Decline in market volatility signals growing optimism for equities recovery

Stocks rallied to highs, fueled by excitement over an upcoming coronavirus vaccine as well as relief that the election – widely expected for months – had passed. These expectations give investors more confidence that social and business activity has the potential to return to some normalcy after months of lockdowns, restrictions and rising case numbers.

The Dow Jones Industrial Average rebounded 2.2% this week, crossing the 30,000 mark for the first time. The blue chip index rose 13% in November, on pace with its strongest month since 1987. The S&P 500 rose 11% this month, while the Nasdaq Composite jumped 12%. Both indexes closed at record highs on Friday.

The Dow’s phenomenal run this month underscores a broadening of this year’s rally to include companies beyond high-flying tech stocks, giving investors some confidence that the gains could continue. Beaten stocks, including airlines and cruise operators, surged, while the Russell 2000 Small Business Index is on course for its best month on record.

“The hopes are ahead of the realists: they believe that the economy will return to equilibrium with a high growth rate. They are looking beyond the shock,” said Sebastien Galy, macro strategist at Nordea Asset Management. “It is only a matter of time; there are still deep underlying issues with the Covid outbreak in the United States.”

A measure of stock market volatility also declined. On Friday, the Cboe Volatility Index closed at its lowest level since February and briefly fell below 20 intraday for the first time since then, before fears over the coronavirus ended the 11-year bull market. for stocks. A measure of bond market volatility slid Wednesday to its lowest level since early October.

Still, the VIX rebounded from its Friday low and settled at 20.84, marking its 195th consecutive trading session where it closed above 20, a streak not seen since 2009, during the financial crisis. , according to Dow Jones Market Data.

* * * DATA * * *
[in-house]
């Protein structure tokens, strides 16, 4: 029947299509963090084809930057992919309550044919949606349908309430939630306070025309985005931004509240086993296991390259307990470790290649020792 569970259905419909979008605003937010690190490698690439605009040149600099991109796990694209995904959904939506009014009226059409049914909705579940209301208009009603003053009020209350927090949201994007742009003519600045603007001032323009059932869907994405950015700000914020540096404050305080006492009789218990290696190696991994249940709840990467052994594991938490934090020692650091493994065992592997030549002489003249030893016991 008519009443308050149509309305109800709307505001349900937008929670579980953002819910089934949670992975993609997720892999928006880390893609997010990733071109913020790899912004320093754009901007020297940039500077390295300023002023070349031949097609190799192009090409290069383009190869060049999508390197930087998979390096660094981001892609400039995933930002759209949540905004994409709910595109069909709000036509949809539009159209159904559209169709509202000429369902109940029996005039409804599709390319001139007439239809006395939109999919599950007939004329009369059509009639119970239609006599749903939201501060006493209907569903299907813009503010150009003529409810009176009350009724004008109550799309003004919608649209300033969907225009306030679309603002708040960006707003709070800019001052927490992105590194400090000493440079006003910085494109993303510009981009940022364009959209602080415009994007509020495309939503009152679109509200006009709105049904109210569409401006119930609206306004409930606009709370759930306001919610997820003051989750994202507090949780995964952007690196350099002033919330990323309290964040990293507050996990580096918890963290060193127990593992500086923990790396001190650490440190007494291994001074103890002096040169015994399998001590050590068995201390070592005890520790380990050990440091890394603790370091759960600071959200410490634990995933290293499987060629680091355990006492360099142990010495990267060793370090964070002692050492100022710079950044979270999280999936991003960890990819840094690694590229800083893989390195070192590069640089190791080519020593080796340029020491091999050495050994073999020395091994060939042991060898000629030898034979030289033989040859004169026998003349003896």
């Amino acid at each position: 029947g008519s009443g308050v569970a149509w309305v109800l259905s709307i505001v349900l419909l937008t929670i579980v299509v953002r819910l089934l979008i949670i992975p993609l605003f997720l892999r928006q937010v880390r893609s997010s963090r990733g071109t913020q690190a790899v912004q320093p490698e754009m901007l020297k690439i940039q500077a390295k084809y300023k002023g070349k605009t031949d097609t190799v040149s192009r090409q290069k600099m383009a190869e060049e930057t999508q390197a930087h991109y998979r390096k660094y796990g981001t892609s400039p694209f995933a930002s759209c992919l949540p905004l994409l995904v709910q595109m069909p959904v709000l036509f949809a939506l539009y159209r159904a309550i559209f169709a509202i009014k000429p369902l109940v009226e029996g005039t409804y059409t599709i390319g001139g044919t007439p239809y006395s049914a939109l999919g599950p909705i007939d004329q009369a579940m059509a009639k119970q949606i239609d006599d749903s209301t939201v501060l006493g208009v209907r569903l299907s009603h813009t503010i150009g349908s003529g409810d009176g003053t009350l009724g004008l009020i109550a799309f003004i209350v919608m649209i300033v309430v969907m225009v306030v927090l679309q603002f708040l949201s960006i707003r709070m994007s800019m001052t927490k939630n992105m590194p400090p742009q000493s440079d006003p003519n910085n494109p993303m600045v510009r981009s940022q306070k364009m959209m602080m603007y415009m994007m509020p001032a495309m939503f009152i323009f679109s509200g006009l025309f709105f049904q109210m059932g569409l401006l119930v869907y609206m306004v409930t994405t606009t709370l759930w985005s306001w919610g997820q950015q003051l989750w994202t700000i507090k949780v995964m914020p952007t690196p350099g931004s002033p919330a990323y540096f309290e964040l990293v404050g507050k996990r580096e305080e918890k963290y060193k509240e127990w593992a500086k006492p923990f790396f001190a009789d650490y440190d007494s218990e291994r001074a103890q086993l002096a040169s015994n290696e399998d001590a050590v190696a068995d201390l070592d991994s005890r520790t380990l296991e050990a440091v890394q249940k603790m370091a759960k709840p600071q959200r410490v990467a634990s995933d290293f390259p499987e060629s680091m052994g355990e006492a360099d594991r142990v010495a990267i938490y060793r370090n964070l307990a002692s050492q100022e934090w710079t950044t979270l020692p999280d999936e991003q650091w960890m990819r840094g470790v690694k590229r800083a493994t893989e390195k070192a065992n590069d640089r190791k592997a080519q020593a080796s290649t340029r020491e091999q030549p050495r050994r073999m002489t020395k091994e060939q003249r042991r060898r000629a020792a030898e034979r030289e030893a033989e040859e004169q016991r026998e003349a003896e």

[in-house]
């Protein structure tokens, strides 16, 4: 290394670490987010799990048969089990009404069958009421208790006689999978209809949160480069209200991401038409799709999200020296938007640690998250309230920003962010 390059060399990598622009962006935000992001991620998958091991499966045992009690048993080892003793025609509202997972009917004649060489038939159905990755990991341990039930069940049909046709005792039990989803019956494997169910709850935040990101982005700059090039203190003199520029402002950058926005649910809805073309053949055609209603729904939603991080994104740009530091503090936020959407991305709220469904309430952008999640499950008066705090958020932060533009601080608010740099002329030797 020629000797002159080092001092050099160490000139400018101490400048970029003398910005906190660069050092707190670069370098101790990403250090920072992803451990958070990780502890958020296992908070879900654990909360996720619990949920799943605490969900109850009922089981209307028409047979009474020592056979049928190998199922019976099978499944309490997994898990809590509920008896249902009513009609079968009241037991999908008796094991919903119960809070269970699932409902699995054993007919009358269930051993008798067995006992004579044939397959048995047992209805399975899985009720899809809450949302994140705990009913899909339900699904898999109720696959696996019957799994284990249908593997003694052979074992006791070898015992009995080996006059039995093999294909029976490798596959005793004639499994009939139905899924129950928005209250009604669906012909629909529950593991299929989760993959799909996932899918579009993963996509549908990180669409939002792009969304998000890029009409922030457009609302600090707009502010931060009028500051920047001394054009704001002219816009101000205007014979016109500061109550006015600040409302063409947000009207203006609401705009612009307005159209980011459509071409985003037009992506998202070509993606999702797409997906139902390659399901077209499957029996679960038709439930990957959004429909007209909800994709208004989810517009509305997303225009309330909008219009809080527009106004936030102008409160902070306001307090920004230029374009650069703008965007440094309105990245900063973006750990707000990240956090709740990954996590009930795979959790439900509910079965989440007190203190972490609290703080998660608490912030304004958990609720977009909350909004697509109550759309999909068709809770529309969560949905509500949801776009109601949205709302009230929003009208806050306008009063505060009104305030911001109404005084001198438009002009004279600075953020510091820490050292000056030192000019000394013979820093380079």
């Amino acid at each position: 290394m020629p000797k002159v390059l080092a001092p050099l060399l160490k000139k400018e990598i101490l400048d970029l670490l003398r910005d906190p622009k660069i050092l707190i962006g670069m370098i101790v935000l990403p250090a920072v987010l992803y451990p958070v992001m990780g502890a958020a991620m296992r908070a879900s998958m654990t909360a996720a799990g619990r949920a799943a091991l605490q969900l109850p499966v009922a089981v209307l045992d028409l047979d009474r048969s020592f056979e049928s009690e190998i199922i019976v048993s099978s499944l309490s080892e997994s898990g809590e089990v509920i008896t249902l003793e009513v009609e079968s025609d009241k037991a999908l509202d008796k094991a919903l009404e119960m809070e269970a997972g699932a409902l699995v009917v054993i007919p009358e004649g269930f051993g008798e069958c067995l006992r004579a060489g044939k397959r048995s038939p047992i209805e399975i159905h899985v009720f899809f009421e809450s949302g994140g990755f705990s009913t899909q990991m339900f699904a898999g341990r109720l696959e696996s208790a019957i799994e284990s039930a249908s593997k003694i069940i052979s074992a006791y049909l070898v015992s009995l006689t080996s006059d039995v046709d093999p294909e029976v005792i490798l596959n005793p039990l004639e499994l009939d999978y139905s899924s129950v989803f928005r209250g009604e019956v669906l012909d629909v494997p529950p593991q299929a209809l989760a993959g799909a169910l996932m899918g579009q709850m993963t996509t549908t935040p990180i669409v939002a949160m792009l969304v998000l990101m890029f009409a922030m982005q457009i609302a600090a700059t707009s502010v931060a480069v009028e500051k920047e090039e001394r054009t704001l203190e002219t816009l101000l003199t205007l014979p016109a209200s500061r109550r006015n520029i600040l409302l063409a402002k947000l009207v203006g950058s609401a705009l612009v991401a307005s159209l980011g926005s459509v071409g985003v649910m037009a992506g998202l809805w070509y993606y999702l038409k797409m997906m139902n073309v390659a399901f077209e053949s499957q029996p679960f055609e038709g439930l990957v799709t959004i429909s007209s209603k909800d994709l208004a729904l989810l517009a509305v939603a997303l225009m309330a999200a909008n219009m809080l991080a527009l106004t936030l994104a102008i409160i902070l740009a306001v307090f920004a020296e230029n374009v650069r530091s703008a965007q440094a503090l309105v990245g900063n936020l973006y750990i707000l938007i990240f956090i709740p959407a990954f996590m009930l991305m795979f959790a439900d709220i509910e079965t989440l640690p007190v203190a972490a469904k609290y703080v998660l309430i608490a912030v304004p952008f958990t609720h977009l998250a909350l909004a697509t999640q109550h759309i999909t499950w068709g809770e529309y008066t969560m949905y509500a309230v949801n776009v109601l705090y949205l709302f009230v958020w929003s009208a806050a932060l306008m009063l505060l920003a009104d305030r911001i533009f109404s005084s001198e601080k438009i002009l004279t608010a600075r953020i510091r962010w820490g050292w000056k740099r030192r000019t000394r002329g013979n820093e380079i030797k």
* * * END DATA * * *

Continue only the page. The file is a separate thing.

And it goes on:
Although the rise in equity indices suggests investors have breathed a sigh of relief, the run above 20 for the VIX signals that investors remain somewhat cautious and concerns remain over the return of the volatility that gripped the markets earlier in the year. It also reflects the high prices of options bets linked to the S&P 500, which investors often use to hedge their portfolios or make directional bets on stocks.

The recent stock market rally has been unusual. In six of the last eight periods when the VIX has hovered above 20 for at least 100 sessions, the S&P 500 has fallen, not risen, according to Dow Jones Market Data.

The period since February includes a period in which US stocks fell in a bear market – defined as a drop of at least 20% – before rebounding to new highs. Since Feb. 24, the S&P 500 has gained about 13%.

“There are still a lot of scars from what happened earlier in the year,” said Chris Murphy, co-head of derivatives strategy at Susquehanna.

Some analysts said the elevated VIX was driven by doubts over the recent stock market rally, spurring demand for insurance-like contracts through year-end to protect recent strong gains.

“There’s so much uncertainty out there,” said Stuart Kaiser, head of equity derivatives research at UBS Group AG. “Nobody wants to be on the wrong side.”

Despite positive news about the vaccine recently, it’s unclear when it will be distributed and how quickly the economy will rebound. Additionally, the coronavirus pandemic continues to grip the United States and there has been an upsurge in infections in the colder months. Traders also said they were watching January’s runoff election in Georgia, which will determine which political party controls the Senate.

The number of people hospitalized in the United States due to Covid-19 has exceeded 90,000 for the first time. More than 110,000 new cases were reported across the country on Thursday, significantly lower than the totals in recent days. But infection levels are likely to rise again due to gatherings for Thanksgiving Day celebrations.

And of course, it has been a difficult year. There have been more single-day stock moves of at least 3% for the Dow Jones Industrial Average, S&P 500 and Nasdaq Composite — up or down — than in any year since 2008.

There are signs that traders are positioning themselves for the gauge to break its streak above 20 and fall as stocks continue to rise. Leveraged funds like hedge funds have recently increased bets that would pay out if the VIX fell. Data from the Commodity Futures Trading Commission shows that these bets recently hit their highest level since at least early August. Bearish bets like these on the Volatility Gauge are akin to bullish bets on stocks.

Volatility control funds added about $25 billion to their equity exposures in the first half of November, coinciding with the VIX plunge, Deutsche Bank said in a report last week. These funds still remain about 15% below their full equity allocations, the bank added. These funds generally make buy and sell decisions based on the level of market fluctuations, and calmer markets can prompt more buying.

Meanwhile, there was a flurry of bullish activity in call options tied to the iShares Russell 2000 exchange-traded fund, which tracks small company stocks. The Russell 2000 is up 21% this month, on track for its best month since its inception in 1984. Investors convinced the economy will continue to improve thanks to the vaccine have crowded into the sector.

—Anna Hirtenstein contributed to this article.

Write to Gunjan Banerji at [email protected] and Michael Wursthorn at [email protected]

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